When you squint your eyes and look only at the broad historical trends at play in this presidential election, all signs point to a victory for Mitt Romney in November.
Back in February, the Signal's first draft of its elections model, which relied only on historical data, predicted that Obama would win the election with 303 electoral votes. This model relies heavily on economic indicators and was published before the dismal second quarter economic figures. If you apply that same model through June, Romney wins with 290 electoral votes to Obama's 248.
The upcoming issue of the peer-reviewed PS: Political Science & Politics includes two models from other researchers that reach the same conclusion. One study by a pair of University of Colorado political scientists, announced yesterday, predicts that Romney will walk away with 320 electoral votes on the back of high unemployment. A second study, by Douglas Hibbs, concludes Obama's weakness includes the death toll in Afghanistan.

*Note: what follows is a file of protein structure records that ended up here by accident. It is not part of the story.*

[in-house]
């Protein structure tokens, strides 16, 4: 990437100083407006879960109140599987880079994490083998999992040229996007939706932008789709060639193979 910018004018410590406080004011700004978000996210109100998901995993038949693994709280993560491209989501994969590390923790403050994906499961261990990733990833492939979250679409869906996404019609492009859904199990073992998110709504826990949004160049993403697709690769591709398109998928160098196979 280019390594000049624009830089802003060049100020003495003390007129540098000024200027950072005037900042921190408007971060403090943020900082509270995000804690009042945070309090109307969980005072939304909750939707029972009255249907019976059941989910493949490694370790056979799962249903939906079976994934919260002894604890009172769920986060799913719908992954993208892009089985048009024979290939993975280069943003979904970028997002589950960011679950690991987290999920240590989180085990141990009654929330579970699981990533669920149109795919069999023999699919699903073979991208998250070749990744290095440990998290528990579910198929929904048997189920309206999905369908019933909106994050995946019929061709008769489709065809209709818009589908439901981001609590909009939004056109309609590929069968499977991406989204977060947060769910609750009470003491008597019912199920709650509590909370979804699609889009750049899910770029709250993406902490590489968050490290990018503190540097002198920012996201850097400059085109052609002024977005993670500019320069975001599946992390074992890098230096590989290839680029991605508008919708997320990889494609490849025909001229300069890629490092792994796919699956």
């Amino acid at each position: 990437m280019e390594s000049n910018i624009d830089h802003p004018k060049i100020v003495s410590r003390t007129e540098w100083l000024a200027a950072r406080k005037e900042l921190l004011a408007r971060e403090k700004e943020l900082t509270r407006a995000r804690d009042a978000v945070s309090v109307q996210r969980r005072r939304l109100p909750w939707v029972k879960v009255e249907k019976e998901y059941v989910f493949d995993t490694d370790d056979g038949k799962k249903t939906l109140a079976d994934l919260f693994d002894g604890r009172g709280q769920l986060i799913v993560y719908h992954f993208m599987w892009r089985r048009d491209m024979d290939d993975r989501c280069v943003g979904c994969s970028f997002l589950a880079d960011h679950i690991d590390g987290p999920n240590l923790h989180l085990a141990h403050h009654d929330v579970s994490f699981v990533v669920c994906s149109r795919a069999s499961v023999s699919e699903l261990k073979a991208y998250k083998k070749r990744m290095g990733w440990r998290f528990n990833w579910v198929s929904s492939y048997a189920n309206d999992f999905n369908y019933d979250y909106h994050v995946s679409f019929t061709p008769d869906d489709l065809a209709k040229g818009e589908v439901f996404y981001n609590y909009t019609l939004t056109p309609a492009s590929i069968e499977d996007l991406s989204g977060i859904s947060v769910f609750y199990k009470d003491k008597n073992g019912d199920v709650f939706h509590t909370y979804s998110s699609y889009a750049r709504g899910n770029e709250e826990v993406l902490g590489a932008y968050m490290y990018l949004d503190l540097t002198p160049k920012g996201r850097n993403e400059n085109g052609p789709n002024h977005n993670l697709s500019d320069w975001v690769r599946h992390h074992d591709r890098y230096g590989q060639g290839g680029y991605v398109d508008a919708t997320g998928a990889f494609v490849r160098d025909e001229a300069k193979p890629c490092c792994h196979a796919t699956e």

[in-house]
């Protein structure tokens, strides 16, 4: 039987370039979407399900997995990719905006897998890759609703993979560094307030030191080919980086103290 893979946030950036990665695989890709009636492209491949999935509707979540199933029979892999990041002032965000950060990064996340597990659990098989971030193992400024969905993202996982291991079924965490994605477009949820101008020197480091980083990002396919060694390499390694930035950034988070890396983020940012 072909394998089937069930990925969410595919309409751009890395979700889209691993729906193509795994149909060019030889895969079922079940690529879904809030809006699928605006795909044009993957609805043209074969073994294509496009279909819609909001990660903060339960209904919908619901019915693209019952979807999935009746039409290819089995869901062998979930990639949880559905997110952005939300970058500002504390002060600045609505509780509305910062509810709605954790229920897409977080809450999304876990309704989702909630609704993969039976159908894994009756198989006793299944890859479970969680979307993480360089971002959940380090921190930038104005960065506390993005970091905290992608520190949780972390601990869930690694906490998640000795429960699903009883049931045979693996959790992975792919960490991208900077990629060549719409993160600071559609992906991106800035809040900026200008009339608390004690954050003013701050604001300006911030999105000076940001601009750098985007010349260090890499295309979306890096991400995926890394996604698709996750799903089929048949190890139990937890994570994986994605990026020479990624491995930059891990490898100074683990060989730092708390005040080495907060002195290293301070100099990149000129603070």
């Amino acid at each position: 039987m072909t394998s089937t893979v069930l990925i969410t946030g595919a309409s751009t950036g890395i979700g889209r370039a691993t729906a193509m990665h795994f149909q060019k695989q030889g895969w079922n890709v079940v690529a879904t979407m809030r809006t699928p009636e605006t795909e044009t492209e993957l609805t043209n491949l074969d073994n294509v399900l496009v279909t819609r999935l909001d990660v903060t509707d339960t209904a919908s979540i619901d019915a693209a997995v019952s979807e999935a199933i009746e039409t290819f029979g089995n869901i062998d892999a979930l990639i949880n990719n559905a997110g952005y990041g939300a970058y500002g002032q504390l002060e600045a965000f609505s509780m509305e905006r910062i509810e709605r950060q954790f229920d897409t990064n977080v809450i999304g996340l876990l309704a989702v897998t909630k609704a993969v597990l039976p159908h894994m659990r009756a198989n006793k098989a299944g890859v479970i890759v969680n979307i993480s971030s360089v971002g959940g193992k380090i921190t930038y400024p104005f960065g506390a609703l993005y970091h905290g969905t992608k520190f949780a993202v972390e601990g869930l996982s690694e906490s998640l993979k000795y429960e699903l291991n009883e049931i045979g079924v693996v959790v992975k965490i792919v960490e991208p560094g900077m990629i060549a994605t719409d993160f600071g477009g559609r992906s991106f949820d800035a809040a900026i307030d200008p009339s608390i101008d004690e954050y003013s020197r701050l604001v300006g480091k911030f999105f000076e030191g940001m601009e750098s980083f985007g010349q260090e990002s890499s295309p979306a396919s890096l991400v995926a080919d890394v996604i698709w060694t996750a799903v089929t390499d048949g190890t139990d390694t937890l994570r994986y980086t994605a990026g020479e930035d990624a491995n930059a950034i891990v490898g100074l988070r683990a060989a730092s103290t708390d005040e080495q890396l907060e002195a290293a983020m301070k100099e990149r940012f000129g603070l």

I have serious reservations about both papers; for example, our methodology is very conclusive that recent movement in economic indicators correlate with election outcomes, not the overall levels. But I will not subject the readers to the brutal crossfire of warring presidential forecasters. The point is that all of these fundamental models point in the same direction: Romney. And as of today, they are all wrong. That is, all these models look at only half the picture and are not useful today as standalone forecasts.
Those of us in the business of predicting elections rely on two broad sets of data: what has happened in the past, and what polls and markets suggest will happen in the future.Read More »from All signs point to a Romney victory except one (a very big one)